c. Experiences of African countries and other regions could serve as a useful reference to reform administrative and judicial systems as well as to promote reconciliation in post-conflict countries. Examples may include the war crime tribunals and truth and reconciliation commissions established in various countries, as well as recourse to special tribunals and the International Criminal Court.

d. African initiatives, such as NEPAD's African Peer Review Mechanism and those of the RECs, can play a positive role, while a coordinated, coherent approach by the international community is also needed.

e. The role of civil society and work of non-governmental organizations are crucial in the transitional process to ensure that people's voices are heard. In this context, the role of women has proved to be pivotal. Grassroots participation in state institutions is also necessary.

(c) Community Reconstruction and Socio-Economic Development

a. In the reconstruction of war-affected communities, it is necessary to provide basic human needs including safe water and sanitation, and to rebuild basic infrastructure such as schools and hospitals, as well as to empower local communities through capacity building and other relevant means.

b. In order to develop economic infrastructure for sustainable development, it is necessary to attract financial inflows which may include remittances by regulated migrants including Diaspora, foreign direct investment and assistance by international financial institutions, in particular, new financing instruments recently developed by the World Bank and the African Development Bank catering for specific needs of post-conflict countries and fragile states.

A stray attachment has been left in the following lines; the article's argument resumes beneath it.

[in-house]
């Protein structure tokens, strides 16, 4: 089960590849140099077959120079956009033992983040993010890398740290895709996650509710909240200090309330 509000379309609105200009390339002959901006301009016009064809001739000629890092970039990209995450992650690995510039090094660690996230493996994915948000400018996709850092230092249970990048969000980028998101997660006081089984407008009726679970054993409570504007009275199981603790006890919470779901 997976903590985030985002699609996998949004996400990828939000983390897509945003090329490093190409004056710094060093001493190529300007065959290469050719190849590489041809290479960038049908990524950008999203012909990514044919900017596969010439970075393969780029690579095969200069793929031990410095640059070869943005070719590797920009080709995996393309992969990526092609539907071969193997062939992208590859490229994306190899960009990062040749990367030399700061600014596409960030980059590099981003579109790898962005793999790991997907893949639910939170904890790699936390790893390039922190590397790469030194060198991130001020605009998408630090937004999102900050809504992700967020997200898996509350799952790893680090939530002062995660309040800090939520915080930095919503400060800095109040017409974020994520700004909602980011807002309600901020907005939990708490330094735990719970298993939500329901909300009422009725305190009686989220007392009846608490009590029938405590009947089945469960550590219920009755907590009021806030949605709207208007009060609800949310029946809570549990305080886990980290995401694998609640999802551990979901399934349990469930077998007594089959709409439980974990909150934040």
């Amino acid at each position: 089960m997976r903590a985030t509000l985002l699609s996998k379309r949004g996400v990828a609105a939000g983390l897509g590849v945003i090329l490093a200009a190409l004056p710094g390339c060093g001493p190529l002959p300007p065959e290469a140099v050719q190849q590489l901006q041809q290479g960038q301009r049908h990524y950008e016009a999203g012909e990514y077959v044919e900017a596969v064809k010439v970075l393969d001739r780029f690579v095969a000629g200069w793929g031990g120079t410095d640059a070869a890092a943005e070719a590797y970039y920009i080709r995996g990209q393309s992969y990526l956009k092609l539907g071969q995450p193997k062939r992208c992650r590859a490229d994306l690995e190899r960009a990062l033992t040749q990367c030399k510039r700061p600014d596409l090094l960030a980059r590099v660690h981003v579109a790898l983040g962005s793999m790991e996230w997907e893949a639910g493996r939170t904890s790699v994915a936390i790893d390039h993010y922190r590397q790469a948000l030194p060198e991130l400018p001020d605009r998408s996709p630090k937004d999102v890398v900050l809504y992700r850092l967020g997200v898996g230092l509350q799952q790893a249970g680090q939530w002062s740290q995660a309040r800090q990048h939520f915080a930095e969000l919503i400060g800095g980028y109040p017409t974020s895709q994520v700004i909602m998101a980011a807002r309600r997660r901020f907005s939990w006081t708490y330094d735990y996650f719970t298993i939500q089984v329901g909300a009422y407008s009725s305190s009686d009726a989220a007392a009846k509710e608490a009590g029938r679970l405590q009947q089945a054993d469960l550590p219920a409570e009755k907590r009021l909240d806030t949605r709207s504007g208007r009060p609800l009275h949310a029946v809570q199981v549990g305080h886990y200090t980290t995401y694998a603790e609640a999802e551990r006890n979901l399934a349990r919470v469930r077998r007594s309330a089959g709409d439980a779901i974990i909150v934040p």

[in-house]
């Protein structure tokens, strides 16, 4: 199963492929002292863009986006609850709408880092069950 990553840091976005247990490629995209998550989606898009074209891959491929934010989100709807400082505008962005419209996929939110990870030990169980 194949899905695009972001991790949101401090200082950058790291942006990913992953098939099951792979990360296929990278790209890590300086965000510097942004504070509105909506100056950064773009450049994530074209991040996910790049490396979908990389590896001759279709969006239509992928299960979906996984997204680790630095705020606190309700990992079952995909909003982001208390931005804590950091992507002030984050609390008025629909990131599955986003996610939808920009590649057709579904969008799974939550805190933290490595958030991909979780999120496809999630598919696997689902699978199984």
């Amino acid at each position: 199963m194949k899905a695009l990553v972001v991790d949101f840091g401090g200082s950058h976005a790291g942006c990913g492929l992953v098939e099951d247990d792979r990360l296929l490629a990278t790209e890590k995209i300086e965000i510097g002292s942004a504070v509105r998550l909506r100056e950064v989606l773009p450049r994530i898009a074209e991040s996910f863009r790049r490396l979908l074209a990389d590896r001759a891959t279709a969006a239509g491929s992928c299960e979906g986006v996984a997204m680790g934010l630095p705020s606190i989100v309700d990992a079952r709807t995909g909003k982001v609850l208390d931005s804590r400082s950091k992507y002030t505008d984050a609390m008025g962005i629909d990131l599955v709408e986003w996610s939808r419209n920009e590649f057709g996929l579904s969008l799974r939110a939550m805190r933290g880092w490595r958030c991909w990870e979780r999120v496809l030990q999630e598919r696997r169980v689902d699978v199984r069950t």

c. Mine clearance activities have high socio-economic returns. In this respect, it is important to integrate mine action including mine clearance, victim assistance and mine risk education in national development planning.

d. Peace agreements should be followed by peace dividends, particularly for the benefit of women, children, IDPs, returnees and vulnerable groups.

e. Community-based, small-scale projects in such areas as micro-finance or agriculture (e.g. the African Village Initiative by the Japanese government) are effective means to empower people and promote self-sustained development. They would also contribute to the reconciliation process through income generation and youth employment.

D. Conclusion and the Way Forward

7. In addition to the above-mentioned points, during our two-day-long discussions, we reaffirmed that Africa's ownership should play a central role at all levels - regional, sub-regional and local. Efforts by the AU, RECs, national governments and local NGOs should be encouraged and supported by the international community. Growing partnerships among African countries should also be further developed and strengthened.